TYSON ZAHNER: FROM ADOPTEE TO ADOPTIVE PARENT

INSIGHT INTO ADOPTION AND FOSTERING + RESOURCES FOR HELPING CHILDREN WHO CANNOT HELP THEMSELVES.

Here Tyson Zahner reviews his story of being adopted and later becoming an adoptive parent. Read as he shares insight and advice for parents entering the world of adoption or contemplating it. Follow the links for additional resources on adoption and foster parenting.

CONTENTS:

Tyson Zahner Shares His Adoption Story

Hi, Tyson Zahner here. Becoming a parent is never easy. It doesn’t matter if it’s child number one or child number five. Welcoming a new life into the world and into your home is an event laced with questions, doubts, and uncertainties. But the beauty and blessings that come with being a parent are unsurpassed.

For some people, natural birth isn’t an option, and that’s perfectly okay. Our planet is filled with young ones who need the comfort and care of a strong family unit.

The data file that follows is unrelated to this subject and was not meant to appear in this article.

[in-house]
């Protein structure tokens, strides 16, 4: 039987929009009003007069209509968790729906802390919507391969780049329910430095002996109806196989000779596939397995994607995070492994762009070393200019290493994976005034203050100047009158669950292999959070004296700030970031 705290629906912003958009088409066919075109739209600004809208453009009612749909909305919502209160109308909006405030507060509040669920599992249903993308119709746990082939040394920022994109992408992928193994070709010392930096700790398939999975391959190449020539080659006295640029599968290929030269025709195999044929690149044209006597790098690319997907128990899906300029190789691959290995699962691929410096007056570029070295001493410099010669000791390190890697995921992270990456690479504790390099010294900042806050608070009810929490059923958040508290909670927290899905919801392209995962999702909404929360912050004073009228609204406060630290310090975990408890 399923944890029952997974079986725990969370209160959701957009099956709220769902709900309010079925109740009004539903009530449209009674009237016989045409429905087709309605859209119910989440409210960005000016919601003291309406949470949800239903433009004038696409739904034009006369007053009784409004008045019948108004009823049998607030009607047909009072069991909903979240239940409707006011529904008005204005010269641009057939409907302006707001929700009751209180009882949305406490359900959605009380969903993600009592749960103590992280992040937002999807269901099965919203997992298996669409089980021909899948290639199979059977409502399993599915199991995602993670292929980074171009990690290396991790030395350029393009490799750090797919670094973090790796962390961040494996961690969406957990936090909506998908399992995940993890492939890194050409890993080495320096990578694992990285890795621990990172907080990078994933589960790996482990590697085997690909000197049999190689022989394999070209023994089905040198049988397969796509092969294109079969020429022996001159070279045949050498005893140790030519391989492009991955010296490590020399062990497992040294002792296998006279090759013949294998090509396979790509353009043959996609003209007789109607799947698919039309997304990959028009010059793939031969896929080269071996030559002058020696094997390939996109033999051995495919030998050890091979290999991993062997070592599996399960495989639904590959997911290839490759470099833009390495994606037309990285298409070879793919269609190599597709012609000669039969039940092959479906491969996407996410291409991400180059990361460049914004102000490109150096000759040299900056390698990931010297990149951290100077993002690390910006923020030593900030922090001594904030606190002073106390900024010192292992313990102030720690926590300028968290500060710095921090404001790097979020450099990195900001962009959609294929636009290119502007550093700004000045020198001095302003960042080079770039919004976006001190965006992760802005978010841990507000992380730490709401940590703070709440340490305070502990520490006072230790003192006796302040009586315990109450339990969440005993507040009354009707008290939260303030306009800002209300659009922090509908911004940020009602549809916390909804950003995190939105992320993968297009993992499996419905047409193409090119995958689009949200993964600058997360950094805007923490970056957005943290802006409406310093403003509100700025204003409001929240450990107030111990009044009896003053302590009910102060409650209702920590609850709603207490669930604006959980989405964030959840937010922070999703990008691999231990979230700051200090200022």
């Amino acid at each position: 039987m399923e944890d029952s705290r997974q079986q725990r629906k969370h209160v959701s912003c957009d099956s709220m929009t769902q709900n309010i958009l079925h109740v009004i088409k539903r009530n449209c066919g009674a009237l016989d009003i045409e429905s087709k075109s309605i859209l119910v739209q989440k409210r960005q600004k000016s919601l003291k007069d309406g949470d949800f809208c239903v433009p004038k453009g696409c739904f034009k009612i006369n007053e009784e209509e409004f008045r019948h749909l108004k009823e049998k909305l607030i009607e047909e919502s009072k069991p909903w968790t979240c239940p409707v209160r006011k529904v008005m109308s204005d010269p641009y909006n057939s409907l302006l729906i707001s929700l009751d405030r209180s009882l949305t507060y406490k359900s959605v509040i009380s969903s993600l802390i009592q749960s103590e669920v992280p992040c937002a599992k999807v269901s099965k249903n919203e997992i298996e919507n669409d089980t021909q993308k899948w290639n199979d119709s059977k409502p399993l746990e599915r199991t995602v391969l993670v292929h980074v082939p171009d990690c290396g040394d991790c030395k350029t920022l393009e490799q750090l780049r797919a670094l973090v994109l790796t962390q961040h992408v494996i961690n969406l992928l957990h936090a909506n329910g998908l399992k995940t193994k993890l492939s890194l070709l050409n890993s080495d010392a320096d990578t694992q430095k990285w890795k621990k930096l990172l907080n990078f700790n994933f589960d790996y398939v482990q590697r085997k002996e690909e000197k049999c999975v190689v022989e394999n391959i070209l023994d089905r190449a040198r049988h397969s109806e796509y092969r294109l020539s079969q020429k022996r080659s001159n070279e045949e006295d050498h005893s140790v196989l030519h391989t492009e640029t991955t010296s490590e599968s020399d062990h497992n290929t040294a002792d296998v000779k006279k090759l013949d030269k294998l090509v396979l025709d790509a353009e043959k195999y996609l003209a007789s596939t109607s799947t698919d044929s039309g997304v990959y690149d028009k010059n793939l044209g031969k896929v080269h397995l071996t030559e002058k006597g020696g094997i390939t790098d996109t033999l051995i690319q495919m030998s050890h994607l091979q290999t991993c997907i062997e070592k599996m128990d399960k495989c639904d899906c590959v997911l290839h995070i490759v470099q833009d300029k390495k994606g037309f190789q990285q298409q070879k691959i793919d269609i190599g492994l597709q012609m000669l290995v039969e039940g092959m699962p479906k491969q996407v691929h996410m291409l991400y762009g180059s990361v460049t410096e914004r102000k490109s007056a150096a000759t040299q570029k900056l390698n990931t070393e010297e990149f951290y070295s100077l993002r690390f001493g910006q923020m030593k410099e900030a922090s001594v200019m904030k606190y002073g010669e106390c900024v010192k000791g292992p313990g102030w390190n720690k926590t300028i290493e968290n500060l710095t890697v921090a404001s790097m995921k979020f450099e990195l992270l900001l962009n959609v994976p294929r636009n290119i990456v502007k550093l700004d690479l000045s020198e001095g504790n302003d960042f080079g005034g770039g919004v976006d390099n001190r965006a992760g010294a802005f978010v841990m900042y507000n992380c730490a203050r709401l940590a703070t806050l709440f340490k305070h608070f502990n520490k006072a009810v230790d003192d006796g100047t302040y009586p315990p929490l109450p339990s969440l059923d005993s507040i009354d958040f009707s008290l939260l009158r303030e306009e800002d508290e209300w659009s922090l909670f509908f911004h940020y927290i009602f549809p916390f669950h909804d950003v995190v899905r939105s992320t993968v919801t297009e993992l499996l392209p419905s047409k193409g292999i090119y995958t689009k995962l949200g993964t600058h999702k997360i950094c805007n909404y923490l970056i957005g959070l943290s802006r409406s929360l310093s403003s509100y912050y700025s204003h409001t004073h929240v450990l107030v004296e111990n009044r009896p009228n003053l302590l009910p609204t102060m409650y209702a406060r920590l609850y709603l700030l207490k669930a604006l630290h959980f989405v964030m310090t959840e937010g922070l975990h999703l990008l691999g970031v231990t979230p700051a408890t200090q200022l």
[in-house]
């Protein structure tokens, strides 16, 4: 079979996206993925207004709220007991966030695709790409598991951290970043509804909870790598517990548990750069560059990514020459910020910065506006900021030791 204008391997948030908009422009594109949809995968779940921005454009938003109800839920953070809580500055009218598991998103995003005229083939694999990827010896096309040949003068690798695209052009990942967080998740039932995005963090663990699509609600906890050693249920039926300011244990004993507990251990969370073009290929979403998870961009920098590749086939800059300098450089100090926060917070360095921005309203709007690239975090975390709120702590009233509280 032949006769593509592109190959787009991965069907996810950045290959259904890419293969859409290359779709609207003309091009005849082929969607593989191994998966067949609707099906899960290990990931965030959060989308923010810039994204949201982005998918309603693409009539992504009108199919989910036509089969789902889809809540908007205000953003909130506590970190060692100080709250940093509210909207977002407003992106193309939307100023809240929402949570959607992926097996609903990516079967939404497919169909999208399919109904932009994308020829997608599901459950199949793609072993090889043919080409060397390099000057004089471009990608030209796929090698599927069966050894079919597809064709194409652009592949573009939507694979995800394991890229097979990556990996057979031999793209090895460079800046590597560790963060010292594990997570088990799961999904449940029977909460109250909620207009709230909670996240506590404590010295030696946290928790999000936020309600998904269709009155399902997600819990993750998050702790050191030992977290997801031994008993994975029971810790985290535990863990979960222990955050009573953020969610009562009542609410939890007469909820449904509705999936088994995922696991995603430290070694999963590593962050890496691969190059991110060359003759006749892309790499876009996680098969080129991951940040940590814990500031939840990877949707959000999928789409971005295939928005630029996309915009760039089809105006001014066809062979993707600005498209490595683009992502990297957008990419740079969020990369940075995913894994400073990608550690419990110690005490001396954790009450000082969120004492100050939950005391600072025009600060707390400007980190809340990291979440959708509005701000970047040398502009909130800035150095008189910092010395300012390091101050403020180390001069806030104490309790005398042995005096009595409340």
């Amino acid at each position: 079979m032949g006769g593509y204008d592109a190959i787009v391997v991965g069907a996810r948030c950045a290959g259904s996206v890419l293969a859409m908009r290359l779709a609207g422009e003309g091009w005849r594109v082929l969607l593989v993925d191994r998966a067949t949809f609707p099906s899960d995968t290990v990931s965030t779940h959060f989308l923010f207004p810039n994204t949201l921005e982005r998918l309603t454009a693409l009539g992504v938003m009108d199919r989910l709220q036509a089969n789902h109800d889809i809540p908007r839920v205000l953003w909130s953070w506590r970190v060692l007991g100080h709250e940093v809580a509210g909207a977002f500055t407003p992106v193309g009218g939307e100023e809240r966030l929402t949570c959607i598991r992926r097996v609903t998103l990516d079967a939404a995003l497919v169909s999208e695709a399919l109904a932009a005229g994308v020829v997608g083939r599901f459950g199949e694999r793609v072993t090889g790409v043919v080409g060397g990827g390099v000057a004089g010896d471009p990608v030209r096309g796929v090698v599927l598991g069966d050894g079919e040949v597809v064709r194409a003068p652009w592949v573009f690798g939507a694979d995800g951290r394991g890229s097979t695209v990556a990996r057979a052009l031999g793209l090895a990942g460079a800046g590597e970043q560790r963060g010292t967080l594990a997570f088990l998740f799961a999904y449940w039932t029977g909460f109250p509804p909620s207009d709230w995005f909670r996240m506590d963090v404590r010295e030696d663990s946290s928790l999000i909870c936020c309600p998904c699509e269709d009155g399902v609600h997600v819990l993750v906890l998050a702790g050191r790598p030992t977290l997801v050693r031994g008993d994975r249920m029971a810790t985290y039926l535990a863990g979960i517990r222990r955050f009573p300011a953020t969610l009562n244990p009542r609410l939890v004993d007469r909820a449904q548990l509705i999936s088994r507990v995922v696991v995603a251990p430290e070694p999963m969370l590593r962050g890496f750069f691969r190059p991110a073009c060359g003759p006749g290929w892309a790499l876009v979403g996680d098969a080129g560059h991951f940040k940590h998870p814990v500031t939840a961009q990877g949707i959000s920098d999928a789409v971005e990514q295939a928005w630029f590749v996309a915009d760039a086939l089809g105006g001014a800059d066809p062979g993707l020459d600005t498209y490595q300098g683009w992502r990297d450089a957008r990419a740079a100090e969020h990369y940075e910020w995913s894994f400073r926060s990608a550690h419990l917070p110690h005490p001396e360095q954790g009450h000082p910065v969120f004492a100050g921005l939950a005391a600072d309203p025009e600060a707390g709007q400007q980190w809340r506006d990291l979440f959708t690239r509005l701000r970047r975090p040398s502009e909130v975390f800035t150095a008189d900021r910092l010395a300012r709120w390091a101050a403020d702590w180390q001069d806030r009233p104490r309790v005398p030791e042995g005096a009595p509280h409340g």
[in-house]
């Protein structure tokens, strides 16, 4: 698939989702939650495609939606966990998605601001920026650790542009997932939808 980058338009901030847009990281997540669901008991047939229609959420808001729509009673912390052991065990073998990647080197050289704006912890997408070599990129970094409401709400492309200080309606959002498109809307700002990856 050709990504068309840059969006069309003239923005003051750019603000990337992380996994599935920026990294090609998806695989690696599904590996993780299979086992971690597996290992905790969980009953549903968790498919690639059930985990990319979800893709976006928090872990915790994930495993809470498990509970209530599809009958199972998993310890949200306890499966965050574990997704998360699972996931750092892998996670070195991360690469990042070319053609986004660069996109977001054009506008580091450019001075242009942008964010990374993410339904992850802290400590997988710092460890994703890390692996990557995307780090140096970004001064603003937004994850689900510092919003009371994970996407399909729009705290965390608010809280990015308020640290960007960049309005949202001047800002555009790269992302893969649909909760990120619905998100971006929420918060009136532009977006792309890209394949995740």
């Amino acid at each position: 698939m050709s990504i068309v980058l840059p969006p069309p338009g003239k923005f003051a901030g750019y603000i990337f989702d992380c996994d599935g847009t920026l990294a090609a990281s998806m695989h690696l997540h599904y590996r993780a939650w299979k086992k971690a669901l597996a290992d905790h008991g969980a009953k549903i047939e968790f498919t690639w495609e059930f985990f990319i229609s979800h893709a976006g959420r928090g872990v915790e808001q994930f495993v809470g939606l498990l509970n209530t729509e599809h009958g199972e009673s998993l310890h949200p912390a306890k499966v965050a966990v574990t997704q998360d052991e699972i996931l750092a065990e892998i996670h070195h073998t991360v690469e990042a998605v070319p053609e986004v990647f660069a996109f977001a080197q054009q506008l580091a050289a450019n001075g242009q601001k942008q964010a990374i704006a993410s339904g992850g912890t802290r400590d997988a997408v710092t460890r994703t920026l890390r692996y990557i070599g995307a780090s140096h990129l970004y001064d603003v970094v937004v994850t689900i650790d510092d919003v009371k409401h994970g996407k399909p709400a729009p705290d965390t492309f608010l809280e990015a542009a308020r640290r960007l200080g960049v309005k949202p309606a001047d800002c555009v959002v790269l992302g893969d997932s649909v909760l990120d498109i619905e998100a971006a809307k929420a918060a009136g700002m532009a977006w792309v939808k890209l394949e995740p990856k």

If you can’t have a child yourself (and even if you can), please consider adoption https://www.childwelfare.gov/topics/adoption/.

I’ve been blessed to experience adoption in my life in a variety of ways. This gives me a unique insight into that lifestyle. I was adopted in 1977 when there was still a stigma that came with it.

Tyson Zahner, his wife Rachel, and their two kids pose for a photo.

Tyson Zahner and His Family

My sister was also adopted, and I enjoyed the company of many foster brothers and sisters over the years. Our parents had a heart for the parentless and wanted to share their love with as many children as possible.

Although my parents and us kids had to sometimes deal with the social stigma of adoption, I never questioned their love for us.